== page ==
Questions that may be explored in therapy:
A NIMH longitudinal study found that children’s brains were not fully mature until at least age 25. Most significant changes after puberty were in the prefrontal cortex and cerebellum, the regions involved in emotional control and higher-order cognitive functioning. The limbic system explodes during puberty, but the prefrontal cortex keeps maturing for another 10 years. This is the part that allows you to control your impulses, come up with a long-range strategy, and answer the question, “What am I going to do with my life?” Many serious mental illnesses tend to appear in the late teens or early 20’s (bipolar, schizophrenia). Other common problems may include substance abuse, eating disorders, depression, and anxiety. These illnesses and issues complicate the already complex question of life choices and direction.
Jenna, age 29, comes to therapy because her thirtieth birthday is approaching and she feels like she has not fulfilled her potential. She is working as a waitress, though a career in film has been her goal, and she did go to film school and graduated. After graduation, she worked as a production assistant for several different production companies, and found the work very difficult and at times demeaning. However, she hung in for two or three years because this is how you make it in this industry--pay your dues by doing the lowly jobs and working your way up. After a few years, though, she was burnt out and needed a break. This is when she started working as a waitress. She makes much more money as a waitress than she did in the film business. She does not like the work, but it is mindless and a break from what she was doing before. By the time she comes to counseling, she has been working as a waitress for five years. She is depressed, fearful about getting back into the film industry, feeling like her life is lacking meaning and direction, and does not want to be in the same boat in several more years. Additionally, Jenna has never been in a meaningful relationship, and has very limited dating experience. Her lack of experience with relationships adds to her angst about getting older. Therapy helps Jenna understand that the break she took was brought on by feelings of inferiority (which upon further exploration revealed a neglectful childhood). Jenna learned how to “re-parent” herself with the help of the therapist in an encouraging parent role. Her lack of certainty about her life direction was normalized, and other possibilities for her future were explored. She wasn’t ready to let go of her dream, so she needed some confidence-building exercises to get back into the world of film and the job market. She eventually quit her waitressing job, and began to get involved in film jobs again. She wasn’t sure she would stick with film, but she felt she had to give it a good chance before she let go and try something else. Finally, she and the therapist explored her interpersonal relationships, and began to understand what makes it difficult for her to get close to others.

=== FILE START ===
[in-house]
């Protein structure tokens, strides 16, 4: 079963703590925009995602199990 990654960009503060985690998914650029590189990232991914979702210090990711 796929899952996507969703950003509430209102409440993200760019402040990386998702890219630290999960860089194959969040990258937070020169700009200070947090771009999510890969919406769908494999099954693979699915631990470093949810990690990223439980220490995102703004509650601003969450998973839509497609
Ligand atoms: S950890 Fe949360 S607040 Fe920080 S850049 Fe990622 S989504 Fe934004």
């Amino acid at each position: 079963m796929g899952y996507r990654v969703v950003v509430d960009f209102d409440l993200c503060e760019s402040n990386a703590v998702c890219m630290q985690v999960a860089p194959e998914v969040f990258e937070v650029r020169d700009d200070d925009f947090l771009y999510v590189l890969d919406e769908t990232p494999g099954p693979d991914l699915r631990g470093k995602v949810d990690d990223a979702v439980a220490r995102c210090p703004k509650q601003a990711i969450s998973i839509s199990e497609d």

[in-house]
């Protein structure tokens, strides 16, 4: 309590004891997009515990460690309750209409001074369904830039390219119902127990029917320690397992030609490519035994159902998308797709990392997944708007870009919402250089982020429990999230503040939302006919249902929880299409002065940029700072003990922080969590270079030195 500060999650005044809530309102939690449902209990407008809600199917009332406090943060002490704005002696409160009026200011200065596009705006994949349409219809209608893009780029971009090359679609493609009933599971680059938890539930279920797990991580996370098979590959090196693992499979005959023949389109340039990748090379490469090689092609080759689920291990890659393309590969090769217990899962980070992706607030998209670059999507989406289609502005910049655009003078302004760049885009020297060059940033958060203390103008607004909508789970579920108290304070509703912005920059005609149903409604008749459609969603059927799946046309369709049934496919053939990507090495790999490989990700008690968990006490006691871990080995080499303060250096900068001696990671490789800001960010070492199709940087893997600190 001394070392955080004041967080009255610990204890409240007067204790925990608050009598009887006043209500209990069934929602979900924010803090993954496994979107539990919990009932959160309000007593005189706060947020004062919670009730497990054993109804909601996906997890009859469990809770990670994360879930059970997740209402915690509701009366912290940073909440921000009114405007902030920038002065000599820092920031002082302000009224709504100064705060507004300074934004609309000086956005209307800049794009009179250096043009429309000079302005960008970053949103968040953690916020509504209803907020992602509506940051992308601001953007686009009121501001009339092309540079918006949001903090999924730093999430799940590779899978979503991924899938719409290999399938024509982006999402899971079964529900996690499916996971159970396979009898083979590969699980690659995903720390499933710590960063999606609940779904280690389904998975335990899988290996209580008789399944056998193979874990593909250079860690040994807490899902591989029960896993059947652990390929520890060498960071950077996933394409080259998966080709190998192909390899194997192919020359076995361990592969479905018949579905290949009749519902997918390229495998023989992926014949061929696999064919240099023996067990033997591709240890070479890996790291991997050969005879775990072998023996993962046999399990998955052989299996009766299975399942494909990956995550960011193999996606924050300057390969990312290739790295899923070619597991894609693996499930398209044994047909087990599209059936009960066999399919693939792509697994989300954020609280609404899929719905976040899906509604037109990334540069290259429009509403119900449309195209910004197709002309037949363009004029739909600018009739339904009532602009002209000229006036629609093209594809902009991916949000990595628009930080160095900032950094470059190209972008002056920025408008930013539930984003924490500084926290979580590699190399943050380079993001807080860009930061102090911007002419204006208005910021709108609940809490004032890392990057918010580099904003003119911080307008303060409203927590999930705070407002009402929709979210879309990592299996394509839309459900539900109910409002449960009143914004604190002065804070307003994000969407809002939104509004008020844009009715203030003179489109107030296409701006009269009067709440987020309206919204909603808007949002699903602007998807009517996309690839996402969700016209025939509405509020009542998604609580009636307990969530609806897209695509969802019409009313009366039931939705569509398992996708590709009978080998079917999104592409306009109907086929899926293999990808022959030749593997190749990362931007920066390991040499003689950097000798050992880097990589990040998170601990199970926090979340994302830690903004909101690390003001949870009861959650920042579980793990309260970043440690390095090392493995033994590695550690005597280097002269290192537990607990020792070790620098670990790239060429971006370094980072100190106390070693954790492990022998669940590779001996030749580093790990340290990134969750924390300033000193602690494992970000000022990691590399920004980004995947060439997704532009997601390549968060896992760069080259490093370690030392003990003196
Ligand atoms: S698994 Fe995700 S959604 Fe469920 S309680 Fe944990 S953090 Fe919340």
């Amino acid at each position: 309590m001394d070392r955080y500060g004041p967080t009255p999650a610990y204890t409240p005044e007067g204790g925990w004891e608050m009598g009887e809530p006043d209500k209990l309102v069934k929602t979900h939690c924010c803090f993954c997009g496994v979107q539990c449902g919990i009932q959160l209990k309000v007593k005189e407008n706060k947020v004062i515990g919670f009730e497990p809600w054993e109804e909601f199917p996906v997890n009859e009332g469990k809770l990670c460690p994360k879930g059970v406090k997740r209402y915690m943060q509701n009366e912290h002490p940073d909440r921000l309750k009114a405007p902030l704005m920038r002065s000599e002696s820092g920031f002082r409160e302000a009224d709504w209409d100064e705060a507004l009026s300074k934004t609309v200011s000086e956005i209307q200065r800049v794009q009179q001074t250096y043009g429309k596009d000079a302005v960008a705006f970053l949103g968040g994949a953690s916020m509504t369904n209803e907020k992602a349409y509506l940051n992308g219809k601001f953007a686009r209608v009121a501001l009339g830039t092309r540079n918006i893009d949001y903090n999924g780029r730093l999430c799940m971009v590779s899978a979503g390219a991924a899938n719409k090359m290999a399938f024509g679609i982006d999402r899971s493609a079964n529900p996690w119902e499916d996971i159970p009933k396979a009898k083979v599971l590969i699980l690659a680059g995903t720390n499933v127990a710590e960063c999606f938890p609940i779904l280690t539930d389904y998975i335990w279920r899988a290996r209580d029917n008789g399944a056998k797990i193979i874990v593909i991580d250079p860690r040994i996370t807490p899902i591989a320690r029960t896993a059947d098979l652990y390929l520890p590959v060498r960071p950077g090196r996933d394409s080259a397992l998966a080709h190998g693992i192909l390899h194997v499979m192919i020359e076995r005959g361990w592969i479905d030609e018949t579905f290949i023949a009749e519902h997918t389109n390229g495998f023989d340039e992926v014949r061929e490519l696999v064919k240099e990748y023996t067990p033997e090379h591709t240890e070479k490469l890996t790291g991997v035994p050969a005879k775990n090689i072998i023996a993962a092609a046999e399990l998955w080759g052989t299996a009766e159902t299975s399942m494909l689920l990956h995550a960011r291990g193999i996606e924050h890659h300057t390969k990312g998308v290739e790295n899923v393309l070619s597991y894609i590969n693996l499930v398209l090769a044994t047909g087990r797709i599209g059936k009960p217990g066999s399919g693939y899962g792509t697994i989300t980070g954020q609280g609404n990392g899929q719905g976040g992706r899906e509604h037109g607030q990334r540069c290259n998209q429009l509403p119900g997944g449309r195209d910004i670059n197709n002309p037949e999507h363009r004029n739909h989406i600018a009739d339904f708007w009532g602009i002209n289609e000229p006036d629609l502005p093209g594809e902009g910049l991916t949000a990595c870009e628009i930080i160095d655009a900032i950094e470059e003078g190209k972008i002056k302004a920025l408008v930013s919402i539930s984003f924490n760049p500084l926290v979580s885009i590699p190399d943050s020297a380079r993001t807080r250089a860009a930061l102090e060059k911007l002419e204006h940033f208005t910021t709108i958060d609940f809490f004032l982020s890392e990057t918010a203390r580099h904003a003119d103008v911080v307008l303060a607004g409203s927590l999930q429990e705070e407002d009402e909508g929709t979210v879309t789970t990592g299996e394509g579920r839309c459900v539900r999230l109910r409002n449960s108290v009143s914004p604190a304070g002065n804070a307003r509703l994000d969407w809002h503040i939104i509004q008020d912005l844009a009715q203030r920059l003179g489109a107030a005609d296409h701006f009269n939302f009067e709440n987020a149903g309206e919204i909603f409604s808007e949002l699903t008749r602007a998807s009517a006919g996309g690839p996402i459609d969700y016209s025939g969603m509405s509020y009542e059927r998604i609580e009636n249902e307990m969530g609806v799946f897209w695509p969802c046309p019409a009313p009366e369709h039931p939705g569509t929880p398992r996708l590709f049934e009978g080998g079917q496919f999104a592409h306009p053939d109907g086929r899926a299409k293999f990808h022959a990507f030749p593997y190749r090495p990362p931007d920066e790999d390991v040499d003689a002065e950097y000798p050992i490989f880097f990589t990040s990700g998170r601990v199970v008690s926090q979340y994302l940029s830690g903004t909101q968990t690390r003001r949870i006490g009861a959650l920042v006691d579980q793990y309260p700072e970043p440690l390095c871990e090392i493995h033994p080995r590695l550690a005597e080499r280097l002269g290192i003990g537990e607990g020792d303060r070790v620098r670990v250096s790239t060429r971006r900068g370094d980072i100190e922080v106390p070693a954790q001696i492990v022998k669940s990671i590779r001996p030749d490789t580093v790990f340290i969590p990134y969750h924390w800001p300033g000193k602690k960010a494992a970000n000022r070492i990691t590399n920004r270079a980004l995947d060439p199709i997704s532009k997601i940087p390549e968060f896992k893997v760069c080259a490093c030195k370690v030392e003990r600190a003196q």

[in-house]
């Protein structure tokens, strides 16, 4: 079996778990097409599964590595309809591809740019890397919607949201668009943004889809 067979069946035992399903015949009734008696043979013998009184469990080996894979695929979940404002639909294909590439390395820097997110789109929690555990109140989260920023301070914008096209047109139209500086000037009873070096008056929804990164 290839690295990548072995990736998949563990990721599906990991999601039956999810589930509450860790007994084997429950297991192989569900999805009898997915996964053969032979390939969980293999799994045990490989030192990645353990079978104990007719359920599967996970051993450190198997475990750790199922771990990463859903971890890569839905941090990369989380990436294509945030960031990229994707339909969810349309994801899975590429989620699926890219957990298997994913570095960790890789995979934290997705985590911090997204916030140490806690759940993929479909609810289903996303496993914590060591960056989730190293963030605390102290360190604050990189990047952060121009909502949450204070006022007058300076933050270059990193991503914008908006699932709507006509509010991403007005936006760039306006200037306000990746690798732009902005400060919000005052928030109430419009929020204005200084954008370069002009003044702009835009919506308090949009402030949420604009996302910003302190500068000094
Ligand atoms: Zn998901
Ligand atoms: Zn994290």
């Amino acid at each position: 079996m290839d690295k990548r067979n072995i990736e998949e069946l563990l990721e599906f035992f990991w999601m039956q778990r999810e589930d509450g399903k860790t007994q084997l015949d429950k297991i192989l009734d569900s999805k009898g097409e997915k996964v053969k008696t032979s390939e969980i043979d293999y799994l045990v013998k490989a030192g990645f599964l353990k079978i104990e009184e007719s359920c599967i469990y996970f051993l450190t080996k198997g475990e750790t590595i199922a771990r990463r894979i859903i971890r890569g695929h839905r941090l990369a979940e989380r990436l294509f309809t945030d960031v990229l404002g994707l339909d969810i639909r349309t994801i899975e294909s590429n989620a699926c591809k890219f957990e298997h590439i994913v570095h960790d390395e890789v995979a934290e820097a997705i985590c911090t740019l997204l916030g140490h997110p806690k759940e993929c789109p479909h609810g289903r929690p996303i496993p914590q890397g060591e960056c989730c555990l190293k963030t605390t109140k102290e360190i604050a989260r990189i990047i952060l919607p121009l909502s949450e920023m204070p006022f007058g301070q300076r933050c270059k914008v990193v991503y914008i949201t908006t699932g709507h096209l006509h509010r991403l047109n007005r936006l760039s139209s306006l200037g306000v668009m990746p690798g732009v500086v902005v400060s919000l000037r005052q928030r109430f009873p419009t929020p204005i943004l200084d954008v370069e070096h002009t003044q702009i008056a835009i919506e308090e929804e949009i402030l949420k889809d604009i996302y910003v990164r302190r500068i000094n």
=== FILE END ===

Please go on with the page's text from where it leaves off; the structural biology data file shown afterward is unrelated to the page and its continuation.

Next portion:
~Page content provided by Colleen Burke-Sivers, http://wholelifetherapy.net
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Last updated: 03-16-2015